This post was contributed by Adam L. Santucci, an Attorney in McNees Wallace & Nurick LLC’s Labor & Employment Practice Group in Harrisburg, Pennsylvania.

The National Labor Relations Board recently took the opportunity, in a case dating back to 2011, to update and modernize some of the standard language contained in the remedial notice that the Board requires to be posted as a remedy for unfair labor practices. By way of background, in nearly every case in which the Board finds a violation of the Act, it requires the offending party (union or employer) to post or otherwise furnish a notice to employees setting forth their rights under the Act. The notice will also include information regarding the remedial actions that will be taken by the violating party. In the recent past, the Board has begun to require parties to issue the notice in electronic format, but for the most part the standard language in the notice has not changed.

In Durham School Services, L.P., the Board upheld an ALJ decision reinstating an employee who was allegedly discharged in retaliation for supporting the union during a hotly contested union election. The Board also affirmed the ALJ’s finding that the employer engaged in objectionable conduct during the period prior to the election, which warranted the setting aside of the election results which had been in favor of the employer. As a result, the ALJ ordered that a third election be held (the first election was also overturned).

Those of you who have been following the Board’s decisions of late were probably not surprised to see that the employer lost on all fronts. That result is not what makes this case of note. What makes it noteworthy is that the Board took the opportunity, at the request of the union, to prospectively modify the standard language it includes in all remedial notices.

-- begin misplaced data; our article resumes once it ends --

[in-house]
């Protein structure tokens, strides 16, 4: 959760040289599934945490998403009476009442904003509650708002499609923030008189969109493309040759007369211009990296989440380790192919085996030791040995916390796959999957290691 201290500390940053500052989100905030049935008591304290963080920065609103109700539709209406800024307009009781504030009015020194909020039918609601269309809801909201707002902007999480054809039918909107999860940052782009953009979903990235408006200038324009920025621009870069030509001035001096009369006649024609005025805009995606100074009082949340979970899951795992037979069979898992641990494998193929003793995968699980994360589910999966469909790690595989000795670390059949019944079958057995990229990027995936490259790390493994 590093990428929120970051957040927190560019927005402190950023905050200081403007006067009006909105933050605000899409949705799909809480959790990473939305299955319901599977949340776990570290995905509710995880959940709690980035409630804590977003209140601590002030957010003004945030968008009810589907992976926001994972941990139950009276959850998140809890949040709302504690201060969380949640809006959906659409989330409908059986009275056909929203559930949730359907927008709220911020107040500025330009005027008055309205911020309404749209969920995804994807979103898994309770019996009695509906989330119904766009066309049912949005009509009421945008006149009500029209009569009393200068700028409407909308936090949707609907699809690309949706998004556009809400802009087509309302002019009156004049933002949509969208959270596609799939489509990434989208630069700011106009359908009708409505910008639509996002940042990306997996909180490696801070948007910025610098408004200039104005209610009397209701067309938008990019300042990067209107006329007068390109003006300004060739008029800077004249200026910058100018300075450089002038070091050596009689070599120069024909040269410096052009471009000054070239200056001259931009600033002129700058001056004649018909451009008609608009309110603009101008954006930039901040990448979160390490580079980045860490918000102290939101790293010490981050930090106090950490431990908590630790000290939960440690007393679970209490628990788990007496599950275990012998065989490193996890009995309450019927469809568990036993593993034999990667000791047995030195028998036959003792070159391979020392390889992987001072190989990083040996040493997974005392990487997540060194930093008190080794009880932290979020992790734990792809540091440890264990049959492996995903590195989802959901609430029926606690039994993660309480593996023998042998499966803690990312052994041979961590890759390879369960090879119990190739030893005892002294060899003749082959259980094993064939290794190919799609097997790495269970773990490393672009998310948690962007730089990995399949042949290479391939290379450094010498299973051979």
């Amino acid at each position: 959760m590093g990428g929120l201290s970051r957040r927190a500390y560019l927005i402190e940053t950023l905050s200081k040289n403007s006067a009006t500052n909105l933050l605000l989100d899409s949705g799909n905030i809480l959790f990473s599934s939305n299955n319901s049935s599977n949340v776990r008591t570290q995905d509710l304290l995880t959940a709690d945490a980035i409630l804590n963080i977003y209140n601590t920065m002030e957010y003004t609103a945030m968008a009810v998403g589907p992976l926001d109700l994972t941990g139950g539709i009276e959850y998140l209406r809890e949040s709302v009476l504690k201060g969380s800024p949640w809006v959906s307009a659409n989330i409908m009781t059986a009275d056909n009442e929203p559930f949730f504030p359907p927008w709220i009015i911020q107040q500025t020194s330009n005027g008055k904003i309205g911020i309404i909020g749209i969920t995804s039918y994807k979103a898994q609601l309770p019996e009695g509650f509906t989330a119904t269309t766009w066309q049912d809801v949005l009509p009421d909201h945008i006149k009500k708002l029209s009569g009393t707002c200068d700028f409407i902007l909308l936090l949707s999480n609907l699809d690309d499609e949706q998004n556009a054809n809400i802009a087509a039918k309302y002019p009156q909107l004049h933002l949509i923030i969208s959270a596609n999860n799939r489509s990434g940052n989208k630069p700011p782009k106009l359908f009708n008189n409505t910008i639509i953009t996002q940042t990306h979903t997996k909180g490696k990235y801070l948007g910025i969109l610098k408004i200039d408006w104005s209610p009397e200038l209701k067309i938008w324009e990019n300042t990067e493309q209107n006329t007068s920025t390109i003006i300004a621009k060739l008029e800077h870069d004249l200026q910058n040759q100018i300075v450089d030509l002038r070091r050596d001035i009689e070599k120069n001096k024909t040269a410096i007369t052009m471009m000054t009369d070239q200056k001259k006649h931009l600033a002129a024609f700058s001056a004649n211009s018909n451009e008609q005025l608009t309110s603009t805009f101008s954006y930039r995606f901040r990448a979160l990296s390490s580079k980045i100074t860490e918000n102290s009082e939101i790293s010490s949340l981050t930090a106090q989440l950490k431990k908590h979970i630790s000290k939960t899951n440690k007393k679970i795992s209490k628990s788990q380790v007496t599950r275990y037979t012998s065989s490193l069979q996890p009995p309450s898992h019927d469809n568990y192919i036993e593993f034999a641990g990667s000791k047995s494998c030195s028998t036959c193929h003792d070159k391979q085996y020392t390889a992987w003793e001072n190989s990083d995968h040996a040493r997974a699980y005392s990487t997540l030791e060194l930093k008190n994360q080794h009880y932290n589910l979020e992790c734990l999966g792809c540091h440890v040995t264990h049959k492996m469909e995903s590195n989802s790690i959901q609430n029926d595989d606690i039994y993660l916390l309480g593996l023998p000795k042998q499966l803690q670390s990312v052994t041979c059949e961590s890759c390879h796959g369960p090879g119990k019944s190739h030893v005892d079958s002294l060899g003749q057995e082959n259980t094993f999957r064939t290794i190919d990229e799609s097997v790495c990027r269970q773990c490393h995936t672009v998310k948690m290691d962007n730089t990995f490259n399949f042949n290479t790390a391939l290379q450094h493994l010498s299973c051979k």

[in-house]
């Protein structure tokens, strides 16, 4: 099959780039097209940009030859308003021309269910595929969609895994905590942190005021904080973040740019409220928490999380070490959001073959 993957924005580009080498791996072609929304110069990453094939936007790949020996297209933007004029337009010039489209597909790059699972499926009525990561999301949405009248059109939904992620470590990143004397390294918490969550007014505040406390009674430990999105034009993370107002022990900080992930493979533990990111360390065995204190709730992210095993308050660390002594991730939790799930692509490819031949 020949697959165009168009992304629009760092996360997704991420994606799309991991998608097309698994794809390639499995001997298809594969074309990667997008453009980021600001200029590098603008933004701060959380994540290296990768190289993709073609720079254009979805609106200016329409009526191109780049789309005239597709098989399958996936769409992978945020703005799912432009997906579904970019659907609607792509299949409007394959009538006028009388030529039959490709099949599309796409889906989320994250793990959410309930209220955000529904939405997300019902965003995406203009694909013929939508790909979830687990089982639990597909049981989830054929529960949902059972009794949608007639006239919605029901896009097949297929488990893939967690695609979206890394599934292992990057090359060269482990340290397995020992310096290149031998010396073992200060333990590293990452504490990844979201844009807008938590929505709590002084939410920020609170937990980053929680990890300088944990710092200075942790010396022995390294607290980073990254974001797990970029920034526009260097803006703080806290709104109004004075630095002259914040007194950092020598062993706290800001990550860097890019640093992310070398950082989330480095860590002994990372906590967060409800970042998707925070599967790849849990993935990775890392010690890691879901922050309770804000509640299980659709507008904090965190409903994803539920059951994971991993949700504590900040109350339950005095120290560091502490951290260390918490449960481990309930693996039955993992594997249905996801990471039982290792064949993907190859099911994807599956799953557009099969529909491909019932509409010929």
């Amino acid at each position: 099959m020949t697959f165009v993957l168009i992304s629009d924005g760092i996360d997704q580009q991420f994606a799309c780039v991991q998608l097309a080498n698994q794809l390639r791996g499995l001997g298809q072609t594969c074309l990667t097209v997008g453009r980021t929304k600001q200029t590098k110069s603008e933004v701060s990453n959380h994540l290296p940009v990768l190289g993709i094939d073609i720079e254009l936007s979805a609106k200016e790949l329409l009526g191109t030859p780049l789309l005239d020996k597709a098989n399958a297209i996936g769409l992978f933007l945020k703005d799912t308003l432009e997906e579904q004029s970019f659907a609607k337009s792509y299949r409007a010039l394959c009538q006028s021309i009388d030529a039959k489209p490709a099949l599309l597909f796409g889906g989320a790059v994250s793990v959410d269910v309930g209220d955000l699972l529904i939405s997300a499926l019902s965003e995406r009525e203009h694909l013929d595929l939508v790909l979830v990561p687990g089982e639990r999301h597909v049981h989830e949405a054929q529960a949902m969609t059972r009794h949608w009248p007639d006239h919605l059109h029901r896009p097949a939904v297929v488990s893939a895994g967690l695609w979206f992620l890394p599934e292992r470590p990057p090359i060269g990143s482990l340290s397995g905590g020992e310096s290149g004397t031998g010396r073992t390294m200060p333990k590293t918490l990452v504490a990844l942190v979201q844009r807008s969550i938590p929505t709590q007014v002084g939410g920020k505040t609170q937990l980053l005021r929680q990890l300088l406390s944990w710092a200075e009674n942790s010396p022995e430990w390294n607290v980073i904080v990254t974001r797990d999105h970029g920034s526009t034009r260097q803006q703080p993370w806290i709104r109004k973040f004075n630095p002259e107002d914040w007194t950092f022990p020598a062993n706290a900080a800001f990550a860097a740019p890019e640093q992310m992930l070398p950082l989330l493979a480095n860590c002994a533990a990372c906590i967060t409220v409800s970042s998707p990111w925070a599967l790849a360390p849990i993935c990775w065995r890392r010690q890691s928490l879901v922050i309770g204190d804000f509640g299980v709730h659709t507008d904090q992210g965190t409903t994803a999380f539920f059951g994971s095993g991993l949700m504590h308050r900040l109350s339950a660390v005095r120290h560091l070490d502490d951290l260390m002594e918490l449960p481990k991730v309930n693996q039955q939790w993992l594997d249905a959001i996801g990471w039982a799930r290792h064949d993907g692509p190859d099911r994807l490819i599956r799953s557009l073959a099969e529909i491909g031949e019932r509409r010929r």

In Durham, the Board granted the union’s request that it modify its current standard notice to inform employees that a copy of the Board’s full decision and order are available on the Board’s web site. The notices will now include a link to the decision/order and a QR code that will take employees directly to the Board’s web site. The Board found that making the decisions and orders more readily available will facilitate a better understanding of the violations that occurred and why the Board granted the remedies it directed. It will be interesting to see what the future holds for the Board’s standard notice as the Board continues its unprecedented outreach efforts and continues to attempt to facilitate employees’ understanding of the Act.